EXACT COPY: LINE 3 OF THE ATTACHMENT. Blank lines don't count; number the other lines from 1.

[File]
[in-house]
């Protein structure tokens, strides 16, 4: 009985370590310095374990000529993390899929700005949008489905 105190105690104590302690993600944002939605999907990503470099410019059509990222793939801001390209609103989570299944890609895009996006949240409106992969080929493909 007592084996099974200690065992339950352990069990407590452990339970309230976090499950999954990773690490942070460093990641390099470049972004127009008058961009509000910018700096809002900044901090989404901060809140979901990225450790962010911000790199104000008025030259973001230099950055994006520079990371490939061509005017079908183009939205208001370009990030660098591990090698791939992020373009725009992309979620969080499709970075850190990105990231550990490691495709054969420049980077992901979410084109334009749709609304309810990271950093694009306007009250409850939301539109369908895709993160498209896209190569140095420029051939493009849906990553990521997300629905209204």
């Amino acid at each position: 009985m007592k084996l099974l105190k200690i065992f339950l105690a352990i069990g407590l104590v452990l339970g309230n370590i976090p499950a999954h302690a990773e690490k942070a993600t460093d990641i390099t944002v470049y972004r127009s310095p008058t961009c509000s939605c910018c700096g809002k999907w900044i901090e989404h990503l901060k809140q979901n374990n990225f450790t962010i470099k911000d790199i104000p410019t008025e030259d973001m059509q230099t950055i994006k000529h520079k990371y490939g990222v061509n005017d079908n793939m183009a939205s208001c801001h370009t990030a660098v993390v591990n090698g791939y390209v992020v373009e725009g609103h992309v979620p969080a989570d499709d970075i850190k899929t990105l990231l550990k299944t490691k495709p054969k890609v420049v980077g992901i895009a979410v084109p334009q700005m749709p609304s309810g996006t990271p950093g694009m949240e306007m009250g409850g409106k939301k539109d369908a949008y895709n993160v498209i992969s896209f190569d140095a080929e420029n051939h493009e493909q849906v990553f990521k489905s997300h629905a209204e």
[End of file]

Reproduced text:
């Amino acid at each position: 009985m007592k084996l099974l105190k200690i065992f339950l105690a352990i069990g407590l104590v452990l339970g309230n370590i976090p499950a999954h302690a990773e690490k942070a993600t460093d990641i390099t944002v470049y972004r127009s310095p008058t961009c509000s939605c910018c700096g809002k999907w900044i901090e989404h990503l901060k809140q979901n374990n990225f450790t962010i470099k911000d790199i104000p410019t008025e030259d973001m059509q230099t950055i994006k000529h520079k990371y490939g990222v061509n005017d079908n793939m183009a939205s208001c801001h370009t990030a660098v993390v591990n090698g791939y390209v992020v373009e725009g609103h992309v979620p969080a989570d499709d970075i850190k899929t990105l990231l550990k299944t490691k495709p054969k890609v420049v980077g992901i895009a979410v084109p334009q700005m749709p609304s309810g996006t990271p950093g694009m949240e306007m009250g409850g409106k939301k539109d369908a949008y895709n993160v498209i992969s896209f190569d140095a080929e420029n051939h493009e493909q849906v990553f990521k489905s997300h629905a209204e």